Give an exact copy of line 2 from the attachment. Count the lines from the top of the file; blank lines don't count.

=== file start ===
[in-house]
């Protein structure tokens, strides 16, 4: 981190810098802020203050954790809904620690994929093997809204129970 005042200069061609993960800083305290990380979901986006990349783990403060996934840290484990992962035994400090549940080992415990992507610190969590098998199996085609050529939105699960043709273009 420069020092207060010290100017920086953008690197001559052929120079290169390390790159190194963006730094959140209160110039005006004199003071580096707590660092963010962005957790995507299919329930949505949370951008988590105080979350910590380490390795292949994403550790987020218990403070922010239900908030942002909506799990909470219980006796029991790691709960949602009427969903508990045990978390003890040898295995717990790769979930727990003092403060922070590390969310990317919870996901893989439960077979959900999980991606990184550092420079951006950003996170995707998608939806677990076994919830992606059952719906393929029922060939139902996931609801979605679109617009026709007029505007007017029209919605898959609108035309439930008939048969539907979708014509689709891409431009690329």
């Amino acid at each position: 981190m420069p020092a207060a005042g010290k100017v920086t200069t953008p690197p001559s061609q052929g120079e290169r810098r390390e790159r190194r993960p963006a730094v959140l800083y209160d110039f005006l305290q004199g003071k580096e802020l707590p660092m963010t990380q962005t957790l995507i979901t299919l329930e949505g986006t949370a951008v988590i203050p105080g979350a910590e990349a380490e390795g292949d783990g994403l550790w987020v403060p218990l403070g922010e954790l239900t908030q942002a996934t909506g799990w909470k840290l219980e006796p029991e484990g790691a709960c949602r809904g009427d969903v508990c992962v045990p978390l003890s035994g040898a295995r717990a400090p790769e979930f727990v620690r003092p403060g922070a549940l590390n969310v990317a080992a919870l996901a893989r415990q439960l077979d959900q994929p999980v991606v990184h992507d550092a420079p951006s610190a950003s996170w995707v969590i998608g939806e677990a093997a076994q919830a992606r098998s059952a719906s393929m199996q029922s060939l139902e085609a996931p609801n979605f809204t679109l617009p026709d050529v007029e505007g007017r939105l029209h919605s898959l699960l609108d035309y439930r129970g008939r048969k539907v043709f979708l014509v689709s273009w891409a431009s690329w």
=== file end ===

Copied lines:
């Protein structure tokens, strides 16, 4: 981190810098802020203050954790809904620690994929093997809204129970 005042200069061609993960800083305290990380979901986006990349783990403060996934840290484990992962035994400090549940080992415990992507610190969590098998199996085609050529939105699960043709273009 420069020092207060010290100017920086953008690197001559052929120079290169390390790159190194963006730094959140209160110039005006004199003071580096707590660092963010962005957790995507299919329930949505949370951008988590105080979350910590380490390795292949994403550790987020218990403070922010239900908030942002909506799990909470219980006796029991790691709960949602009427969903508990045990978390003890040898295995717990790769979930727990003092403060922070590390969310990317919870996901893989439960077979959900999980991606990184550092420079951006950003996170995707998608939806677990076994919830992606059952719906393929029922060939139902996931609801979605679109617009026709007029505007007017029209919605898959609108035309439930008939048969539907979708014509689709891409431009690329």